Joyal prize winning films appeal to many tastes
Harrington School honors student filmmakers
KINGSTON, R.I. – June 7, 2012 – Food, fun, love, life, death and murder. They’re all a part of the human experience and all were captured with creativity and technical prowess in films directed and produced by the winners of the University of Rhode Island’s Fred Joyal Film Prizes.
Three students – Kyle King, Michael Higginbotham and Matt DiGennaro – received the $1,000 award from the Harrington School of Communication and Media for their short films and Alex Allaux earned honorable mention. All four will also receive passes to the Rhode Island International Film Festival in August.
The videos can be viewed at www.uri.edu/artsci/harrington/news.html.
The films are judged based on how each one communicates an idea, theme or feeling; technical proficiency; creativity and the extent to which the projects demonstrate the creators’ promise as a director, producer or artist.
Judges Dan Riordan, owner of Gnarly Bay Productions in Westerly, and John Peterson, founder of ImmersionStudio in Wakefield, said this year’s entries represented the best group they have judged and Tom Zorabedian, assistant dean in the College of Arts and Sciences and a film professor, agreed.
“The films are a leap forward, even from last year,” Zorabedian said.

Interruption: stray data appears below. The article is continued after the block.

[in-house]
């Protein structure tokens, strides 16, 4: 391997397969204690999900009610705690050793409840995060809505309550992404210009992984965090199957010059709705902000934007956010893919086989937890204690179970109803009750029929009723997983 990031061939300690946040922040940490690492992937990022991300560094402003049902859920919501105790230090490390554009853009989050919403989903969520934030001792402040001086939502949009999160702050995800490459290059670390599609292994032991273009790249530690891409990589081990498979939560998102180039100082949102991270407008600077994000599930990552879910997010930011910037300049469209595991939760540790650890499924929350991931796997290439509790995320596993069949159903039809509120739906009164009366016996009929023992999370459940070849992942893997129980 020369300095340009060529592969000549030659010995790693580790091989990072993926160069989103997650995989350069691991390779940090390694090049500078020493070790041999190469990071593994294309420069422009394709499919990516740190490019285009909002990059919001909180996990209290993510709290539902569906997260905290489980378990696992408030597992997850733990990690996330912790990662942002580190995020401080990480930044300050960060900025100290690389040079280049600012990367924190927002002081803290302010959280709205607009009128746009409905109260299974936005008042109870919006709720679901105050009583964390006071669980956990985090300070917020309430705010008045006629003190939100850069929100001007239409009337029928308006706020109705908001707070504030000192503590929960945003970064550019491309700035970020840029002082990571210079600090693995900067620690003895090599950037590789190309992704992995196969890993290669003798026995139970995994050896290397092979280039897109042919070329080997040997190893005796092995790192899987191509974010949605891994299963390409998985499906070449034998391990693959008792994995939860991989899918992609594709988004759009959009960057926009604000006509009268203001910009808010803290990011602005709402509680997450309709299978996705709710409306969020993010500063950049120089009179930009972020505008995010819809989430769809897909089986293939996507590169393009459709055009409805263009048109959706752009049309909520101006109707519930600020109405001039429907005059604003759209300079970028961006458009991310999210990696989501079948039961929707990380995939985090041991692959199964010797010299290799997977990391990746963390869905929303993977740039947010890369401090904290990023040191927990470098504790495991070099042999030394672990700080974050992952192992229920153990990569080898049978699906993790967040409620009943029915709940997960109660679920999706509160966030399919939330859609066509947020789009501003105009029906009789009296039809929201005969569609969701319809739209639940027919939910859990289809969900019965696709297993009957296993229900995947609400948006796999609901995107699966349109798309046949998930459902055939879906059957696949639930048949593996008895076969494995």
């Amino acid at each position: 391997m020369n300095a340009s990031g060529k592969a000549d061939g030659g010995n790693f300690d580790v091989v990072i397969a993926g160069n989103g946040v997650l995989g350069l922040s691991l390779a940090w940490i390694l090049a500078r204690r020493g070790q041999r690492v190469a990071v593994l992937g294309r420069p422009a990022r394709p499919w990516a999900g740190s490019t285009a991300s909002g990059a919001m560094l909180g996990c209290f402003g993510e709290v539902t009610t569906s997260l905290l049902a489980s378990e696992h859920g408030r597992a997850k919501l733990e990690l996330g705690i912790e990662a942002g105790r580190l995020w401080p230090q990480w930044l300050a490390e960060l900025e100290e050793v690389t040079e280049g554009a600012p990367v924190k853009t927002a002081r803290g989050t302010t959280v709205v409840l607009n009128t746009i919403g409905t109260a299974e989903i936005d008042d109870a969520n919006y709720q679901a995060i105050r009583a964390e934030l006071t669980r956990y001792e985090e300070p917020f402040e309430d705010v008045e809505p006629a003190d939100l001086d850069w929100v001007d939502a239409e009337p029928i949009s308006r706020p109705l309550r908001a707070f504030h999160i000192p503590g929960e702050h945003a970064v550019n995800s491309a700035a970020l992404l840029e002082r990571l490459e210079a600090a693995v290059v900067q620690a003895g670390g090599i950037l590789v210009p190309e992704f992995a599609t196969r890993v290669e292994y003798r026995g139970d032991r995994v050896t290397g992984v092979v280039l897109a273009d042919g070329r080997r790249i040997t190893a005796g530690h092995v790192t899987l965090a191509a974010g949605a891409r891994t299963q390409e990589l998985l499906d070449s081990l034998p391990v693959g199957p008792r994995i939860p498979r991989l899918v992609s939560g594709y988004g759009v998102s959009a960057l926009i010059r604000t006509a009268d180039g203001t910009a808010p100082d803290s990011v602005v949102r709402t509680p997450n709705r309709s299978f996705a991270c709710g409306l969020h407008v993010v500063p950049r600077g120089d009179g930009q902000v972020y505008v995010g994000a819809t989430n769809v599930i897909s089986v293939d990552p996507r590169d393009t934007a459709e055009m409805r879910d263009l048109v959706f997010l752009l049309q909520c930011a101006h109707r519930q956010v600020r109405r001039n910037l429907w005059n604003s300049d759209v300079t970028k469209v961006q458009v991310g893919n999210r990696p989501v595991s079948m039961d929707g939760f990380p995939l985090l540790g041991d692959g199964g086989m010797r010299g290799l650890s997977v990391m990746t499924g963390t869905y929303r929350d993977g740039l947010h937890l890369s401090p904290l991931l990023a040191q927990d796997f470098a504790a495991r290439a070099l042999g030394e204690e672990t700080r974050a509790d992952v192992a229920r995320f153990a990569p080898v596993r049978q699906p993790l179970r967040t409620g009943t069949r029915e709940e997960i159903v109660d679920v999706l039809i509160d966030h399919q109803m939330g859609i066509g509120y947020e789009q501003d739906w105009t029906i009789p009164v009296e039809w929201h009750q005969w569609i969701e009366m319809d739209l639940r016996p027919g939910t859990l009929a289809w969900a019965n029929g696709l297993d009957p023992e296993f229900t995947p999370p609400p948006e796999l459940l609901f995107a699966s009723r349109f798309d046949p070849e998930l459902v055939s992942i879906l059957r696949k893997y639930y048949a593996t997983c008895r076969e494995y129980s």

Living life to the fullest
King, an East Providence resident who completed his movie Live It Up before he began serving his third deployment to Afghanistan with the U.S. Air Force, took the deeply personal subject of his grandfather’s fading health and memory as he suffers from Alzheimer’s and envisions a new end to his life.
“It put a lot of pressure on me because it is about my grandfather and I wanted to make it perfect,” King said via email from Afghanistan. “It's far from perfect. I didn't make the film exactly how I hoped it would be, but I'm satisfied with the way it came out, and I think it's the best short project that I've made yet.”
King’s film depicts his grandfather wasting away in a nursing home, itching to get out and experience the world once more. Grandpa makes a daring early-evening escape from the nursing home to spend the night drinking cold beer around the fire with his grandson and his friends before watching the sunrise over the Atlantic.
“It's supposed to be about him having control over his life instead of waiting to die lonely in a nursing home,” said King, who received the award for the second consecutive year.
King achieved a natural dialogue by allowing the actors to improvise their scenes around the fire, and he was impressed with his hardy 74-year-old actor, Harold Ashton, who endured early mornings and long days of filming in a nursing home to bring King’s grandfather to life.
“I think I was surprised at just how easy it was for him to act like my grandfather,” King said. “At times he would say a line and nailed it perfectly the way my grandfather would say it.”
While Grandpa took control of his own life in “Live It Up,” Higginbotham’s film, Smoke, depicts an unnamed character’s violent death.
Angst permeates Smoke
Smoke opens with two men beginning an ambiguous conversation in a waiting room. There is a flashback to a brutal murder.
One character is full of angst, while the other remains perfectly calm. The contrast between the two characters builds a quiet tension as the movie builds to its murky ending.
“I wanted to make it like a modern art cinema film that allows the viewer to interpret it how they want,” Higginbotham, a Cranston resident, said. “There are clues throughout the film as to what it would mean, but it’s ultimately up to the viewer.”